The measures taken by Imām for propagating the idea of “Divine leadership” are among the most important reasons of Shi‘istic propagation and its distinction from his caliphate. He himself has composed a poem about the content of Ghadīr Tradition, in which he has interpreted the mentioned tradition as indicating the necessity of sainthood over people.

رسول الله يوم غدير خم

فأوجب لي ولايته عليكم

“The Messenger(s) deemed his sainthood for you obligatory on the of Ghadīr Khum.”[28]

In a lengthy letter to Mu‘āwiya, Imām has explained this issue in detail. The letter contains significant points about Imām’s contribution to the propagation of Shi‘istic sainthood. Some major parts of the letter are quoted here for its great importance in terms of “Imamate Thought”.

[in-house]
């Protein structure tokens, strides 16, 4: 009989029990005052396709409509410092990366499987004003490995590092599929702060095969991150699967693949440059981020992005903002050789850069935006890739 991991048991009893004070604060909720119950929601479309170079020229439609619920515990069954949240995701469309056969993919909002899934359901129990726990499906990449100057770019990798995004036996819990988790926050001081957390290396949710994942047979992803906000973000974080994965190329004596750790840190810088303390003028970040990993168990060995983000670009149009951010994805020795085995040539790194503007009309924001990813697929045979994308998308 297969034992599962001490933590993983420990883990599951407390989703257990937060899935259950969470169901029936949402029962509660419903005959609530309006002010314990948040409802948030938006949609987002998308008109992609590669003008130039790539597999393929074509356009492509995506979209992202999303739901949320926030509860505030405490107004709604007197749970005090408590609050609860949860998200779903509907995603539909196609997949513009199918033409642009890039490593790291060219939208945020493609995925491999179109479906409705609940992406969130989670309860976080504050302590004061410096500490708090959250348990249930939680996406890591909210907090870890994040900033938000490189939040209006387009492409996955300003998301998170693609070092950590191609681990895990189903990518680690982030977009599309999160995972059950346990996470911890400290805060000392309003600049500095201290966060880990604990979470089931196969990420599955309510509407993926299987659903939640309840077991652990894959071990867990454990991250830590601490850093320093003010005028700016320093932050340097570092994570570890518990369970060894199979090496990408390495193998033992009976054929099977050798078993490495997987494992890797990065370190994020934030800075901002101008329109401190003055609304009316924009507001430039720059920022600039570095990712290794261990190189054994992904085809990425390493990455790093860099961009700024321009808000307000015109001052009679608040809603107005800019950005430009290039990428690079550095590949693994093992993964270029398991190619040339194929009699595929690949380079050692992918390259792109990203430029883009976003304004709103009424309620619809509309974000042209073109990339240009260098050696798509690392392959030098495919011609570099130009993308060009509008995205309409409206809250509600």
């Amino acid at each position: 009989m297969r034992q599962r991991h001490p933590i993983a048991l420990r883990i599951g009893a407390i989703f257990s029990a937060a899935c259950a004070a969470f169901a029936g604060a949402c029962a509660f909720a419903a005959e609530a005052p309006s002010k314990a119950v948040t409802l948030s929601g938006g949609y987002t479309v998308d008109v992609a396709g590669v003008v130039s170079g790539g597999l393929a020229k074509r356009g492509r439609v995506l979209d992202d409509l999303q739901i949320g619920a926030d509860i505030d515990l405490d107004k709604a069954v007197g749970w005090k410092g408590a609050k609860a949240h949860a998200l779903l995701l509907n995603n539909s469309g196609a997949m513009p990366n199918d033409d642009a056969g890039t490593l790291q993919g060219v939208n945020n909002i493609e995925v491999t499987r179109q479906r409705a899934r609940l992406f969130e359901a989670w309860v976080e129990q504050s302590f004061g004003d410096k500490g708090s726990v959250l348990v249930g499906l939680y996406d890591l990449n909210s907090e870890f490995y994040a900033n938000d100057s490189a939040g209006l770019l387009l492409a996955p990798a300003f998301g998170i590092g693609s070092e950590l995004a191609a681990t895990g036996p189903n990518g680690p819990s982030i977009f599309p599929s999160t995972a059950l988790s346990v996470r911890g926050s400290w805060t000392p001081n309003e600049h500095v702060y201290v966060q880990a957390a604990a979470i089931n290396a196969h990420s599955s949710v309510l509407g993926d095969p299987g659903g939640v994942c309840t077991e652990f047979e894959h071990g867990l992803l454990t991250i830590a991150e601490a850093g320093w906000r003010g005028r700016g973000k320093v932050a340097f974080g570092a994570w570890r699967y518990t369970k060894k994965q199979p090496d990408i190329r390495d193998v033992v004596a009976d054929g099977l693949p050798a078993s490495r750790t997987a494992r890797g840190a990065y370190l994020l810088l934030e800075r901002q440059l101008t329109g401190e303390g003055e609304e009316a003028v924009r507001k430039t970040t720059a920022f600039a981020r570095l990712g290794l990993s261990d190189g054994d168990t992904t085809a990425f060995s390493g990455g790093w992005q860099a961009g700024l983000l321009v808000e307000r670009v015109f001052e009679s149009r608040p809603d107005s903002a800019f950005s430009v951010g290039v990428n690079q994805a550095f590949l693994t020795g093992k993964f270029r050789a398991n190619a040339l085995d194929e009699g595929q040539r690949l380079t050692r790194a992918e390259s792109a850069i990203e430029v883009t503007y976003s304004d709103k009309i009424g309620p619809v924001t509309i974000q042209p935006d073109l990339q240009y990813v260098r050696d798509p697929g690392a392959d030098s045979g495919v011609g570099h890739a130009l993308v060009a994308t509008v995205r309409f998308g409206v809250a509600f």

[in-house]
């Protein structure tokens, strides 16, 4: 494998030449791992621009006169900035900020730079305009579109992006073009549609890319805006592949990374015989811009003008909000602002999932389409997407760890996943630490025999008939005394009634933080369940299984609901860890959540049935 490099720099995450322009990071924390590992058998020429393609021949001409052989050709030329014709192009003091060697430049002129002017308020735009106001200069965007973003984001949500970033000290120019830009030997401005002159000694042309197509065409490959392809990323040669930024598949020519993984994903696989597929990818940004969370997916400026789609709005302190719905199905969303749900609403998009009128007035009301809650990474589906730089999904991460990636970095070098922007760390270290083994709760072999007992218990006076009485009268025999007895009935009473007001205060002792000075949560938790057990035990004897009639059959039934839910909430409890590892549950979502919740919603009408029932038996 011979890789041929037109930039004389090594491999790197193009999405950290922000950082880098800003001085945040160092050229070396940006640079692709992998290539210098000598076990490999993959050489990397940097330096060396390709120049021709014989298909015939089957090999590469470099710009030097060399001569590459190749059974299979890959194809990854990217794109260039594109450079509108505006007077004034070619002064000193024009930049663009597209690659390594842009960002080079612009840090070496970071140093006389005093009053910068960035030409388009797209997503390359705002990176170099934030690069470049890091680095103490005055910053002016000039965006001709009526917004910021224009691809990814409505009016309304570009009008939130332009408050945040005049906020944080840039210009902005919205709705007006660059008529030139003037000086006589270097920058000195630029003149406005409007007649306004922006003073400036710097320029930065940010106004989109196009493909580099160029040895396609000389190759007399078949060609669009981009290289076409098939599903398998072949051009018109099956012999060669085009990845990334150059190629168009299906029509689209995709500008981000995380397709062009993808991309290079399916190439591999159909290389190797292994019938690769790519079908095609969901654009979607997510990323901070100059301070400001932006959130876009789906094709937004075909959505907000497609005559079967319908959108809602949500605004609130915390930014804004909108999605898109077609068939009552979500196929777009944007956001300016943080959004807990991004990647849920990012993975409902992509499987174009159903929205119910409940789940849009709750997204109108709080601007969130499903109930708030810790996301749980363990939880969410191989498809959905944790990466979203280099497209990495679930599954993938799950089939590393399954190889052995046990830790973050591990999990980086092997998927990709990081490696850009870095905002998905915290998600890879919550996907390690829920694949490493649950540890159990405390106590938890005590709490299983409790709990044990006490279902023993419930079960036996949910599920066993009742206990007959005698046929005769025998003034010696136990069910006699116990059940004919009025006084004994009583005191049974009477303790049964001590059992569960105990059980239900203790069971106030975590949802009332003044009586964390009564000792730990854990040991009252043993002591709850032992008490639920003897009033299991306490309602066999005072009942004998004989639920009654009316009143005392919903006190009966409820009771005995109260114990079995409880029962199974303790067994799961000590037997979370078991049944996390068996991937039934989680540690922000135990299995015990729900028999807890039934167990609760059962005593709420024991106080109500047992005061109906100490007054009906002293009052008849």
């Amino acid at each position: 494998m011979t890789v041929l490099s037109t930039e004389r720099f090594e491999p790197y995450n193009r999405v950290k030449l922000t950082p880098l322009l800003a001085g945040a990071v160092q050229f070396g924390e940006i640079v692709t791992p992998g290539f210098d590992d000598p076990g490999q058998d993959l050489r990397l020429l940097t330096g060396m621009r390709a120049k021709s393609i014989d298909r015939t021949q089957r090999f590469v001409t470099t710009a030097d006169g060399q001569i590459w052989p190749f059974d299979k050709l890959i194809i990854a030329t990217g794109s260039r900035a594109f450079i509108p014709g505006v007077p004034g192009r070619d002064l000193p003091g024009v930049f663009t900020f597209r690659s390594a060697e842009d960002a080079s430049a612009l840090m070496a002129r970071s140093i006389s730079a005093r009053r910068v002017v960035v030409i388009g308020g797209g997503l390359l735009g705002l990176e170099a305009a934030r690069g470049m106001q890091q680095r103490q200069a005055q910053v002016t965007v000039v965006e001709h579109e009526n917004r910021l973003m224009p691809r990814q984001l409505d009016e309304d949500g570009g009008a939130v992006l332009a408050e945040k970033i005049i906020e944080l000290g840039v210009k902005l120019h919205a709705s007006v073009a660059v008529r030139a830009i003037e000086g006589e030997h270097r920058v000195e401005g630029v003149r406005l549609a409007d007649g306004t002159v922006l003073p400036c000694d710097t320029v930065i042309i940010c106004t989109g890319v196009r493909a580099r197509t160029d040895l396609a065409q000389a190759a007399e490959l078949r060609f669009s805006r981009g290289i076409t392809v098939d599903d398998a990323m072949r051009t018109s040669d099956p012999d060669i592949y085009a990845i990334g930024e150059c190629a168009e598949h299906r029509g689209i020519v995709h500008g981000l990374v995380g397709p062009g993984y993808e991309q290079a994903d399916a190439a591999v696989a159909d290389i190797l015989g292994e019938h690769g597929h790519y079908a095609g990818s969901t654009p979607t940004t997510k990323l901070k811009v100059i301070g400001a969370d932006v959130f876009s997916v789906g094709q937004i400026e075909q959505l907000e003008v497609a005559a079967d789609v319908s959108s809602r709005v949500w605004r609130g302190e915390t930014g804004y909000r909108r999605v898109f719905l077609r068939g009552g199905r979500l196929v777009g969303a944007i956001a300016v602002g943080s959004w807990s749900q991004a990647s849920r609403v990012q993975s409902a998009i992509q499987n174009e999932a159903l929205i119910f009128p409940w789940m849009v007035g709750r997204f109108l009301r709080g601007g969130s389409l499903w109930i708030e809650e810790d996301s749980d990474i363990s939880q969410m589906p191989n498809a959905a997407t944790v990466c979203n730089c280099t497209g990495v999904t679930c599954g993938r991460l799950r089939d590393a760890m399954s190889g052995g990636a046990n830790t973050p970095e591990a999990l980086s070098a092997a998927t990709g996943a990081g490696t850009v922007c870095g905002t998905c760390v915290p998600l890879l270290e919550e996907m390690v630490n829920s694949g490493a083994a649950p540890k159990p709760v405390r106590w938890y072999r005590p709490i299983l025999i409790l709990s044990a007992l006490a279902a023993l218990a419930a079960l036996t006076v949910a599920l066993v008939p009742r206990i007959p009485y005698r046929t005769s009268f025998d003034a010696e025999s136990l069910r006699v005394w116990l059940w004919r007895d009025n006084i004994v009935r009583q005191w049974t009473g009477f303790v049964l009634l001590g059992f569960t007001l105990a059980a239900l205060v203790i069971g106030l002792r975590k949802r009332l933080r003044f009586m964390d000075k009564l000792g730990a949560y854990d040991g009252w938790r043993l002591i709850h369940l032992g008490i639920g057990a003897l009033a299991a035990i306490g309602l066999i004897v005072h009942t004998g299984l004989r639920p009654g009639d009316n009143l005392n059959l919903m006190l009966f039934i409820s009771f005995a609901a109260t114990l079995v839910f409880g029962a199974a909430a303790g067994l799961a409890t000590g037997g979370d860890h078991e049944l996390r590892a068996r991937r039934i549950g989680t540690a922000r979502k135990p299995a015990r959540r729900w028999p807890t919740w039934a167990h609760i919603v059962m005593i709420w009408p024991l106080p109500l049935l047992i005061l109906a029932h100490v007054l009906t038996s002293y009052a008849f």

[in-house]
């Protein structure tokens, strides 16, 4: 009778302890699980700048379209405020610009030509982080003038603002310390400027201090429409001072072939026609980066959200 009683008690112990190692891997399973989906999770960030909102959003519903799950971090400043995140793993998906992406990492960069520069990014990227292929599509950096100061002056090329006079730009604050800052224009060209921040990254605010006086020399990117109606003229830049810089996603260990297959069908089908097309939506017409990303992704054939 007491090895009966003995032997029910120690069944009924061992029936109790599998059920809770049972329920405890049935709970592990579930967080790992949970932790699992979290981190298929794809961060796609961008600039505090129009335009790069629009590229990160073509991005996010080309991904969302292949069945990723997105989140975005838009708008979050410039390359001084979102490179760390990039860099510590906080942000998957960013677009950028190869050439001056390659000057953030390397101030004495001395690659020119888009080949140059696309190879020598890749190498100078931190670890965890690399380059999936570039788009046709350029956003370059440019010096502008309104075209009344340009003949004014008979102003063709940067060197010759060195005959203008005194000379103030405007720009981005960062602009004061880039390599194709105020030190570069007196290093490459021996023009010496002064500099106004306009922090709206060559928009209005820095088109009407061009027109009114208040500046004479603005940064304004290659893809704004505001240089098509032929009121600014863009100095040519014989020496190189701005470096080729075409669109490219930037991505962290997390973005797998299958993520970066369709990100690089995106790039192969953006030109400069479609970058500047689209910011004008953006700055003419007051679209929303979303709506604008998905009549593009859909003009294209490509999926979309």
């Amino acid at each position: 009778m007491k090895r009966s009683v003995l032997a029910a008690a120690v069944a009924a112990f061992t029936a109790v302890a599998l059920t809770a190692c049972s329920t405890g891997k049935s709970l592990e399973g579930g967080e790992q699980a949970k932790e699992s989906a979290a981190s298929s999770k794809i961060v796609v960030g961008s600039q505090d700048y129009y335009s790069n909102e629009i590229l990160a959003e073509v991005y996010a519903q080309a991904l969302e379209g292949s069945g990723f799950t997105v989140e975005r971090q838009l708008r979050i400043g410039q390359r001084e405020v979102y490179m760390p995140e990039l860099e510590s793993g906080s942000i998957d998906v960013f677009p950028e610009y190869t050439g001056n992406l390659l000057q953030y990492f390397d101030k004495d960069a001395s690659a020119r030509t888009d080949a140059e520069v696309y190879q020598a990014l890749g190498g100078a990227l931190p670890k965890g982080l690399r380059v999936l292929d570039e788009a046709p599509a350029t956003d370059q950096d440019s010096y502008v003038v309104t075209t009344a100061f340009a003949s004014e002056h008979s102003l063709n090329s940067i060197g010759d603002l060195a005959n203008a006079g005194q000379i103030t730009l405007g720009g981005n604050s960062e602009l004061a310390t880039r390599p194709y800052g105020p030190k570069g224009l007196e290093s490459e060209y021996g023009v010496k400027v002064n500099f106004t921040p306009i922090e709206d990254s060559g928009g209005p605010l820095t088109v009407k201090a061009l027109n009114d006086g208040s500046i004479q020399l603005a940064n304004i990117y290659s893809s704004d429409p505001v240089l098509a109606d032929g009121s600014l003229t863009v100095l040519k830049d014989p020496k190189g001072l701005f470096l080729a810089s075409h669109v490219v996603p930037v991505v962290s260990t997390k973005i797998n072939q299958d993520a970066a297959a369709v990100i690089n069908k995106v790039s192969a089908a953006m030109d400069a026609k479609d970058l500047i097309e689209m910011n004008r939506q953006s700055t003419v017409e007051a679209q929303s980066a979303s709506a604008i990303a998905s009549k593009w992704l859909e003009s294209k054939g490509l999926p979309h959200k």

“The Almighty God says, “Obey God and execute the commands of the Messenger as well as Holders of Authority”. This verse addresses us, The People of the House, not you. Then, Qur’ān forbade affray and disunity and ordered surrender and unity. You are the folk acknowledging God and his prophet and admitting them. God informed you that” Muhammad(s) is the father of none of your men, he is the God’s Messenger and the Seal of The Prophets “and also said, “Retreat if he is killed or dead “,and Mu‘āwiya, you and your companion retreated, apostatized and broke your pledge to God as well as your allegiance, and all these will not harm God. Oh, Mu‘āwiya! don’t you know that Imāms are from among us not you. God informed you that Holders of Authority must be capable of deducing the knowledge and you must refer to God, his Messenger and Holders of Authority, the bearers of knowledge, in all that you disagree. So anyone keeping his pledge to God, shall find Him faithful to His promise. We are the family of Ibrāhīm envied by all and you are those who envy us. There was a party of Banū Isrā‘īl who told their prophet, “Send us a king; we will fight for God’s sake.”[29]And when God sent Saul as a king for them, they envied him and said,” How can he hold control over us?” [30]and deemed themselves more deserving of kingdom.These all are the past happenings and now we narrate them to you and their interpretation and esoteric exegesis are available to us, and anyone ascribing lies to us will fall into despair. You are typical of that… Let it be known to you that we, the People of House, are the envied family of Ibrāhīm. We were envied as our fathers were envied before.